Tasmanians who have survived a suicide attempt or suicidal crisis can now access more support through the newly launched ‘Way Back Support Service’.
The Way Back Support Service is designed by Beyond Blue and will mean people have access to specialised support during their recovery, once they have been discharged from hospital.
The first three months after a suicide attempt or suicidal crisis are critical to a person’s recovery. This non-clinical support will help survivors set up care plans, link them with available community support services and clinical care, and help them attend medical and allied health appointments.
Anglicare Tasmania will deliver the Way Back Support Service at two locations – Hobart and Launceston/Burnie.
The Albanese Government is working with the Tasmanian Government and Primary Health Tasmania to support this program, with $1.8 million in Commonwealth investment being matched by the state for a total of $3.6 million.
The Australian Government will continue to invest in aftercare services across Australia, providing $176.2 million over the next four years through arrangements with states and territories under the National Mental Health and Suicide Prevention Agreement.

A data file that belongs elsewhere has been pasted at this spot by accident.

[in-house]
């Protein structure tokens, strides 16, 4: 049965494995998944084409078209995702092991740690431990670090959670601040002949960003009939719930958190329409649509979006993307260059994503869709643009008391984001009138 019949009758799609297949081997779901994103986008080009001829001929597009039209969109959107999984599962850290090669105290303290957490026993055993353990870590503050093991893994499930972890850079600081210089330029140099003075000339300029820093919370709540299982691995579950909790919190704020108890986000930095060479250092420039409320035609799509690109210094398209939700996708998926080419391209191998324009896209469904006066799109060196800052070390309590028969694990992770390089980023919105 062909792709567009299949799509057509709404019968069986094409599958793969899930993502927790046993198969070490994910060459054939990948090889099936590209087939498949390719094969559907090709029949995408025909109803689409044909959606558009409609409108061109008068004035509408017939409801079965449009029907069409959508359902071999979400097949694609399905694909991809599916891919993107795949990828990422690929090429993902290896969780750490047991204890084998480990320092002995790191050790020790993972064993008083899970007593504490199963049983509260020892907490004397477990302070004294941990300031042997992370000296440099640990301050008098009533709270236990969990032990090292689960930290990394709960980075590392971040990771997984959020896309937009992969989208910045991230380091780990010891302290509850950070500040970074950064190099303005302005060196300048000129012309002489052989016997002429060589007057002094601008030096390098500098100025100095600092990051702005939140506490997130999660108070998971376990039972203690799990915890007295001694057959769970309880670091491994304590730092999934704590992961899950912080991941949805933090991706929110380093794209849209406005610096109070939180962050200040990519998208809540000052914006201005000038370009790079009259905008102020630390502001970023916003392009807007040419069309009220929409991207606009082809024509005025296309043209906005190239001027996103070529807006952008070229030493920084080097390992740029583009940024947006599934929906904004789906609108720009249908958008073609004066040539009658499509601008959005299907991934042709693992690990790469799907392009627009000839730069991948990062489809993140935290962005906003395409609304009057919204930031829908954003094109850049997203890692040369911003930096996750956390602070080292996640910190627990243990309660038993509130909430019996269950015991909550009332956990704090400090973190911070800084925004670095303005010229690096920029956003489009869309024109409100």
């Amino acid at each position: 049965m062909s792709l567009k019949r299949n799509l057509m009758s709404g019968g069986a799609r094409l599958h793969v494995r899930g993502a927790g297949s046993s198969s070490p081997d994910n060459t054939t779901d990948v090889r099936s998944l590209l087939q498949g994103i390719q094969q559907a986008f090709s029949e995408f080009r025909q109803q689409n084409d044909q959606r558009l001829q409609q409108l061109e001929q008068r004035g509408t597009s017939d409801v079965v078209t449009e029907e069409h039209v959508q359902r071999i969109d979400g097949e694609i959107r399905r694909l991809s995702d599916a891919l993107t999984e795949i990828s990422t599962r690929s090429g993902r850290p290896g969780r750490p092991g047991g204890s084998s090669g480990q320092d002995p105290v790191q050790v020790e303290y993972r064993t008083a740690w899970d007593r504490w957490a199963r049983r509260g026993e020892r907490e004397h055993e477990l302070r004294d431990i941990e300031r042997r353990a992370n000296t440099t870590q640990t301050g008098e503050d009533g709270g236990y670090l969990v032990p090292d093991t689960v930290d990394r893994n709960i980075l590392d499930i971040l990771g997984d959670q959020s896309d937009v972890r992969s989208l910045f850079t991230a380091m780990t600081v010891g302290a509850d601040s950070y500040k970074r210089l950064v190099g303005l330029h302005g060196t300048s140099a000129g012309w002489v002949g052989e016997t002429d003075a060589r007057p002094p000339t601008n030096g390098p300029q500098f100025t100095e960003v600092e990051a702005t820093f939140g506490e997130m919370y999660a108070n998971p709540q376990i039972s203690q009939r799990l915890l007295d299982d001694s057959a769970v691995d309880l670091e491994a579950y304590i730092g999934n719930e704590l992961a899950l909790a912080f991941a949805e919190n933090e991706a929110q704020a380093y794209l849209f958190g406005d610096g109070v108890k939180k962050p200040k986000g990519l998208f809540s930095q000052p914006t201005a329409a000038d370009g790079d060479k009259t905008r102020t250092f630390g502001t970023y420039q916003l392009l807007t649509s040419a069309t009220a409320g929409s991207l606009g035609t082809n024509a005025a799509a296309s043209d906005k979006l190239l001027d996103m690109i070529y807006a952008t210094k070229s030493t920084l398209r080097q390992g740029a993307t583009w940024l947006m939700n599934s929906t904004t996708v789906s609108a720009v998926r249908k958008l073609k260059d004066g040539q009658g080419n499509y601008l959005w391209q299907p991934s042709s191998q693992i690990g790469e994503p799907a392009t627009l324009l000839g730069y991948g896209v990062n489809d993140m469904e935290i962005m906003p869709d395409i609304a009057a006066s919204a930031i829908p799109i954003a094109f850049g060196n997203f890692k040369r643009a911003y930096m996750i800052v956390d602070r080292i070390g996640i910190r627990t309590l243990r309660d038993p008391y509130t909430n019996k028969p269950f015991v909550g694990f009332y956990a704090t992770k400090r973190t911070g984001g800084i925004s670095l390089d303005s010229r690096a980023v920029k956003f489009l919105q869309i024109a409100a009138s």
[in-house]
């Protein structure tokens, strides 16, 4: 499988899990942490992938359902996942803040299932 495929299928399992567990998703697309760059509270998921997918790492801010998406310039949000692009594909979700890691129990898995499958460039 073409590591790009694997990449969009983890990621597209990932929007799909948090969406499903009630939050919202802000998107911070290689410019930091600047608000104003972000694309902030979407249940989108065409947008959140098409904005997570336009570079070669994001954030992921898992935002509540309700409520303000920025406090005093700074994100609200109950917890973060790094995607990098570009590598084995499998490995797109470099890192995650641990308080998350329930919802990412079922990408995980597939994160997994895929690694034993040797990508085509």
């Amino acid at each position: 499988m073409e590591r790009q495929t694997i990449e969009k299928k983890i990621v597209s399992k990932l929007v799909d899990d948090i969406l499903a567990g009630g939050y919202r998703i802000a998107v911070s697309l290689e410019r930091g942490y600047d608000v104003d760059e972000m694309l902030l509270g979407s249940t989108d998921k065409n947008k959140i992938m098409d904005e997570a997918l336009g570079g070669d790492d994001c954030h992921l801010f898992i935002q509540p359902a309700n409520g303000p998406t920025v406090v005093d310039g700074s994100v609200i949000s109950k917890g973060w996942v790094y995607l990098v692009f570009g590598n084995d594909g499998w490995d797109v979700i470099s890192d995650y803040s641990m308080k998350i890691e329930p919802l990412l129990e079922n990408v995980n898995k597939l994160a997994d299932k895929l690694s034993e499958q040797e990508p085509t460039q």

Quotes attributable to Assistant Minister, Emma McBride:
“Aftercare and postvention programs play a key role in suicide prevention, which is why I’m proud to support this new initiative in Tasmania.
“The first three months after a suicide attempt or suicidal crisis are so important to a person’s recovery and the Way Back Support Service will work with survivors to find the right support that works for them, from the time they leave hospital.
“Our government is determined to work together with the states and territories and people with lived or living experience so all Australians have access to the care they need, when they need it.”
Quotes attributable to Premier, Jeremy Rockliff:
“The Way Back Support Service in Tasmania is receiving $3.6 million in funding from the Commonwealth and the Tasmanian Government, recognising the joint responsibility for suicide prevention aftercare.
“As a result of this investment, more than 630 Tasmanians are expected to access this critical support each year across the two sites.
“We know that medical and mental health care is far from the full extent of care that a person may need when recovering from a suicidal crisis and The Way Back Support Service will be there to offer that non-clinical support.”